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May 26, 2022

What does the future hold for VMware after $61bn Broadcom takeover?

The virtualisation specialist must retain an independent outlook if it is to thrive under the ownership of the chipmaker.

By Ryan Morrison

Broadcom has confirmed it is acquiring VMware in a $61bn deal. The purchase of the virtualisation specialist, which has been operating as an independent business since its split from Dell in November, will broaden chipmaker Broadcom’s software offering, and could deliver significant growth in future despite the highly competitive nature of the cloud computing market.

VMWare has become an acquisition target since its split from Dell
VMware has become an acquisition target since its split from Dell in 2021. (Photo Illustration by Pavlo Gonchar/SOPA Images/LightRocket via Getty Images)

The deal, confirmed today, comes following a week speculation that the two companies were about to join forces. VMware will incorporate Broadcom’s existing software business into its operation once the transaction is complete.

Hock Tan, president and CEO of Broadcom, said: “Building upon our proven track record of successful M&A, this transaction combines our leading semiconductor and infrastructure software businesses with an iconic pioneer and innovator in enterprise software as we reimagine what we can deliver to customers as a leading infrastructure technology company.”

Raghu Raghuram, VMware CEO, added: “Combining our assets and talented team with Broadcom’s existing enterprise software portfolio, all housed under the VMware brand, creates a remarkable enterprise software player. Collectively, we will deliver even more choice, value and innovation to customers, enabling them to thrive in this increasingly complex multi-cloud era.”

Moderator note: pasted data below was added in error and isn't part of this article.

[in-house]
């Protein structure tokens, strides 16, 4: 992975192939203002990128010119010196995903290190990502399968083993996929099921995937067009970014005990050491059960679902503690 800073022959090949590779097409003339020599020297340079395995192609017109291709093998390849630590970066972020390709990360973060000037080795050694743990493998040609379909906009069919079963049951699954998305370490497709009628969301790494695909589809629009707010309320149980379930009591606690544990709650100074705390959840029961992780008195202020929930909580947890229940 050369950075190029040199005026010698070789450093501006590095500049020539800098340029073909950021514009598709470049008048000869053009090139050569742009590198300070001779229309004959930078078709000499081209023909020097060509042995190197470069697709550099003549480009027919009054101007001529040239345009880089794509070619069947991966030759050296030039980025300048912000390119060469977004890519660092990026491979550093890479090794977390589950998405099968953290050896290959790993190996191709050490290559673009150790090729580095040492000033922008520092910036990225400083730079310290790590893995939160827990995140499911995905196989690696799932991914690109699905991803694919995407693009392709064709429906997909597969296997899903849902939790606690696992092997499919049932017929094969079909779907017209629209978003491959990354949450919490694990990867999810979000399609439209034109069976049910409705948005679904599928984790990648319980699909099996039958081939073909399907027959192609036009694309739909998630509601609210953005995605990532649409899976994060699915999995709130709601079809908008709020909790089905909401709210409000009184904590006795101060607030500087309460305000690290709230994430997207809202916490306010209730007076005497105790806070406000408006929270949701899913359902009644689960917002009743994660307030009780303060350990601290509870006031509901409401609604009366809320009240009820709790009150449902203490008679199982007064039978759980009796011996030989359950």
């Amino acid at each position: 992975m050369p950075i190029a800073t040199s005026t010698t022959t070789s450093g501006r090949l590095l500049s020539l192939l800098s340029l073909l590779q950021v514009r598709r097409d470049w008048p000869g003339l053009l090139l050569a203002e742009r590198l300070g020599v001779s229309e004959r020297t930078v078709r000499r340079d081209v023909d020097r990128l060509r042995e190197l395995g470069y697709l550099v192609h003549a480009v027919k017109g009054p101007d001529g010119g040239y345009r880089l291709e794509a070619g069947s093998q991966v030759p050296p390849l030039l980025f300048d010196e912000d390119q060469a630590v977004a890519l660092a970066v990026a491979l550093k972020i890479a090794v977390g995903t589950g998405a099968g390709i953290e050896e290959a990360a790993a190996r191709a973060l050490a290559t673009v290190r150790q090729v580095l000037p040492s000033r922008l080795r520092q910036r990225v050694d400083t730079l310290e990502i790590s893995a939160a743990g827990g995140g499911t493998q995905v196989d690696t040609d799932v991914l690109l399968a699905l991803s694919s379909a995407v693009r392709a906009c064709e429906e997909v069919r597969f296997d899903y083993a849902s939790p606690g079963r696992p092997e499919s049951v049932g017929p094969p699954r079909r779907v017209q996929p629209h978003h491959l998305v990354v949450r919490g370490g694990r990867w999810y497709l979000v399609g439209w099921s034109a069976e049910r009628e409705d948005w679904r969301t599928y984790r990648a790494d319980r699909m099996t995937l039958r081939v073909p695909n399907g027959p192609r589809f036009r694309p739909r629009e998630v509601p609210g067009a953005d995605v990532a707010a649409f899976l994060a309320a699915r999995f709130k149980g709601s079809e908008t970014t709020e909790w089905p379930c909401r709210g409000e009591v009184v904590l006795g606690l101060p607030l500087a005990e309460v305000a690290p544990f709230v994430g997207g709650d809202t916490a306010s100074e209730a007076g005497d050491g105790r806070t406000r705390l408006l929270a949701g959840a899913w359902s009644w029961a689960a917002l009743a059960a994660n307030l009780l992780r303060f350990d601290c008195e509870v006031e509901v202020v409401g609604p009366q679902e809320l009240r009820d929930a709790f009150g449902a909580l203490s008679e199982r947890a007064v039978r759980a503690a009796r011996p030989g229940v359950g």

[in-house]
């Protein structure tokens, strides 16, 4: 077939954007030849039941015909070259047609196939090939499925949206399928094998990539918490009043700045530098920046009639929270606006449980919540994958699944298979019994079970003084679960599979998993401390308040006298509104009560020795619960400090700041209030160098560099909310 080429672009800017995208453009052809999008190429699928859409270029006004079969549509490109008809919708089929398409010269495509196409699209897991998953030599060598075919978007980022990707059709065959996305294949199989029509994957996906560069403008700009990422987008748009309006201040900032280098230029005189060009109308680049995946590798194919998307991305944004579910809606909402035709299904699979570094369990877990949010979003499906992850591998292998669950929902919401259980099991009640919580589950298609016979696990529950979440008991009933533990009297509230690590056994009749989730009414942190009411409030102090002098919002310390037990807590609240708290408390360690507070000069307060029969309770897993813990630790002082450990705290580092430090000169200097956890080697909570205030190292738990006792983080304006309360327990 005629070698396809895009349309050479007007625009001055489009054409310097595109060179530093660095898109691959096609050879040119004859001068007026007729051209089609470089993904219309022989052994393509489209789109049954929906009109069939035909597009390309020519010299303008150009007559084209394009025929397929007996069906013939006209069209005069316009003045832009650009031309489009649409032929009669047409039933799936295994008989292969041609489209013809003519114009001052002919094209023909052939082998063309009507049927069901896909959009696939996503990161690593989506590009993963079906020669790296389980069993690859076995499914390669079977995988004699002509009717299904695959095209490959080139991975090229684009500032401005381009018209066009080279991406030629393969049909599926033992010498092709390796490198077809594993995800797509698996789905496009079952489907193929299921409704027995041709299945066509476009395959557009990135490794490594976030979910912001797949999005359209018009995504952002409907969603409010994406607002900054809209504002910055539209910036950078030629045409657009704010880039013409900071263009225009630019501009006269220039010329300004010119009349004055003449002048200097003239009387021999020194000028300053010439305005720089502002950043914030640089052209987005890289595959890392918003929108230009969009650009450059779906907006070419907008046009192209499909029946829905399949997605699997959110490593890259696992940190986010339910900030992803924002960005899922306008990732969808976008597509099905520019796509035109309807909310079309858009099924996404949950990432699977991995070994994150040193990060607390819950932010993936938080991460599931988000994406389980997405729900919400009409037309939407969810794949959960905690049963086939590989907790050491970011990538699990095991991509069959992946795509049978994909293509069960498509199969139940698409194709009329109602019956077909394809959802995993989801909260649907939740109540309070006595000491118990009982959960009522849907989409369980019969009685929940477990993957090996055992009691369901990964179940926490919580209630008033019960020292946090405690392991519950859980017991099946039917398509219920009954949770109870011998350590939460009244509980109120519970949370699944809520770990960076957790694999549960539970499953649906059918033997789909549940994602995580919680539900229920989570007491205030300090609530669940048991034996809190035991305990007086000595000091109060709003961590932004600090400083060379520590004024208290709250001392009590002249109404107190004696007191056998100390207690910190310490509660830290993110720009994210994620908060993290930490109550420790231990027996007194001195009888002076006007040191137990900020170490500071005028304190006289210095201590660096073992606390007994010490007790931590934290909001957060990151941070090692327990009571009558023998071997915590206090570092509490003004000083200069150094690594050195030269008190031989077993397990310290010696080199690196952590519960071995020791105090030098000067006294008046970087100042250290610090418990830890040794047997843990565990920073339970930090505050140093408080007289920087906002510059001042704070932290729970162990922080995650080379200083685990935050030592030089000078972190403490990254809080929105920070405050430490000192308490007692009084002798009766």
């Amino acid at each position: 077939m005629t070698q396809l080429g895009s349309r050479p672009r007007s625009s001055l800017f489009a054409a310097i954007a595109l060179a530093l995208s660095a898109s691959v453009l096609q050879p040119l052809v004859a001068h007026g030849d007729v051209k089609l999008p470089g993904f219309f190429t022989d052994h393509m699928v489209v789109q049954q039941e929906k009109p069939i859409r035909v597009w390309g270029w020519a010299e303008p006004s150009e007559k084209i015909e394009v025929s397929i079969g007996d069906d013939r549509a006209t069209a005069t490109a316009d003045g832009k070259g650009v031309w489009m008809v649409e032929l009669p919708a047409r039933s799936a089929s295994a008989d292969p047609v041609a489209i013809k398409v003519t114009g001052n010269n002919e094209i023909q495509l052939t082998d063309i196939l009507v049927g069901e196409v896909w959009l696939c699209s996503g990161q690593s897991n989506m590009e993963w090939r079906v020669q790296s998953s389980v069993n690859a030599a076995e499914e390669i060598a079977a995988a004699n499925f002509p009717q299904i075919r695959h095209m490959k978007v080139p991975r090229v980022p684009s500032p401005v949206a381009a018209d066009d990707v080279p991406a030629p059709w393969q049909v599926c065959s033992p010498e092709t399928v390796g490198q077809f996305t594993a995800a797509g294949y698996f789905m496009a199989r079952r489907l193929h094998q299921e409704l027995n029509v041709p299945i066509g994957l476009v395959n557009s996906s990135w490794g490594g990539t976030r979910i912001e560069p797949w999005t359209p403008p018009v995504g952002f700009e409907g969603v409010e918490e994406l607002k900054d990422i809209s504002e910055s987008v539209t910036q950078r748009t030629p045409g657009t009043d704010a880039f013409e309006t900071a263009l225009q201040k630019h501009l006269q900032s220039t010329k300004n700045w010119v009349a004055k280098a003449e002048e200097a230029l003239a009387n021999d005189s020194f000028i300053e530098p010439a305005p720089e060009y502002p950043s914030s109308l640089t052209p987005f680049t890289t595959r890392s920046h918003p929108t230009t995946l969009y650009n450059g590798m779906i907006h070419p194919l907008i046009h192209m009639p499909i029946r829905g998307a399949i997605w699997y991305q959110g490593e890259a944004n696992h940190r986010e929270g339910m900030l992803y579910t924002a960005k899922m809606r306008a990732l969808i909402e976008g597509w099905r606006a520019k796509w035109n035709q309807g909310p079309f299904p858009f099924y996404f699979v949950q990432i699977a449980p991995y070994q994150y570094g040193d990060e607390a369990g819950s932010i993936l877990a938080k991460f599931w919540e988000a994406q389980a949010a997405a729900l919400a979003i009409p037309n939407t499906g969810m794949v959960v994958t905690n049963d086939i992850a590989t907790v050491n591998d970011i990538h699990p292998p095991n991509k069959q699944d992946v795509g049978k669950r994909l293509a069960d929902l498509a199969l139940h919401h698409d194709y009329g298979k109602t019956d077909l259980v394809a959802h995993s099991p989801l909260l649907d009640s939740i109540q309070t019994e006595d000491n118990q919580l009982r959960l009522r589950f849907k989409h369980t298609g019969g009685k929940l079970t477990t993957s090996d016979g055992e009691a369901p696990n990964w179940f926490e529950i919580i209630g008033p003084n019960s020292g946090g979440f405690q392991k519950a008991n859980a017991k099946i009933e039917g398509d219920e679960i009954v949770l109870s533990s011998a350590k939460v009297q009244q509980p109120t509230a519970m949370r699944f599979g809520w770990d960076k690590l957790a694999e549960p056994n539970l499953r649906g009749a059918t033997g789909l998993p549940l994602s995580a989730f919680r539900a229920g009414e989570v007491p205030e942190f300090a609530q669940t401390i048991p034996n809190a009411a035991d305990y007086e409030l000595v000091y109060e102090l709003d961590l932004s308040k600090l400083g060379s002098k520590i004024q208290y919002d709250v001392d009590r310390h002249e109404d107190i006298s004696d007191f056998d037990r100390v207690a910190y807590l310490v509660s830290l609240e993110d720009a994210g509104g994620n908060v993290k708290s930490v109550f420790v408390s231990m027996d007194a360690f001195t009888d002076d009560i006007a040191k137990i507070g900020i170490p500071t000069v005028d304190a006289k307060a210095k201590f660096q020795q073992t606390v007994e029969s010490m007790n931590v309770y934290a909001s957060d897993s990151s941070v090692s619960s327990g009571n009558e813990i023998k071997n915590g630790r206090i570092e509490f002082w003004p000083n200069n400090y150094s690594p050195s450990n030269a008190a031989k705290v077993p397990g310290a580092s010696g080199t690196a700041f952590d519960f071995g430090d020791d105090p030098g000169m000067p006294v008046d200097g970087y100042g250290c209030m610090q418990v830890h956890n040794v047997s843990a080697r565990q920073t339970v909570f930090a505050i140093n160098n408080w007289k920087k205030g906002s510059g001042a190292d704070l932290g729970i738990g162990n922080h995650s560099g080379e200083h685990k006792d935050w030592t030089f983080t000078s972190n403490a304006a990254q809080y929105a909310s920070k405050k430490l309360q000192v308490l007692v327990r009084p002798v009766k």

VMware: the story so far

VMware was founded in 1998 and became the first company to commercially virtualise x86 architecture. It took a hardware-agnostic approach, and as a result can be found in almost every data centre, and is now becoming an important part of cloud architecture.

In 2004 EMC purchased VMware for $625m in cash, listing 15% of the firm publicly in 2007 and later joined Dell when the OEM purchased EMC in 2016. Dell spun off its 81% stake in VMware last year, creating an independent business valued at $64bn at the time.

The virtualisation software VMware created helped to revolutionise the relationship between software and servers before the development of cloud computing. It allowed companies to operate multiple operating systems with different production software from the same machine.

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VMware has more than 40,000 clients, many of which are in the Fortune 1000, making them a tier-one software vendor, well placed to capitalise on trends such as cloud and microservices

Steven Schuchart, principal analyst at GlobalData, told Tech Monitor that its core software, networking and other products are widely deployed across public and private sector organisations, thanks largely to the arms-length approach taken by Dell during its ownership.

“When Dell acquired EMC and VMware with it, there were concerns Dell would make VMware kind of a Dell-only offering,” Schuchart says. “VMware’s legacy was and is multi-vendor and neutrality. By allowing it to operate independently, it helped ease fears and allowed the all-important neutrality to continue.”

Since the split with Dell, VMware’s value has fallen. It was worth $40bn on the Friday before the first leaks came out about a potential takeover by Broadcom. At the time of publication, its market cap had risen to $50bn, spiking as a result of the rumours.

“It has legions of devoted customers and is moving quickly to make partnerships with the likes of Kyndryl, AWS, and others," says Schuchart. "It has been proactive about cloud, providing its customers a path to cloud, and it has been putting tons of effort into VMware Tanzu, which addresses containers, microservices and modern application delivery."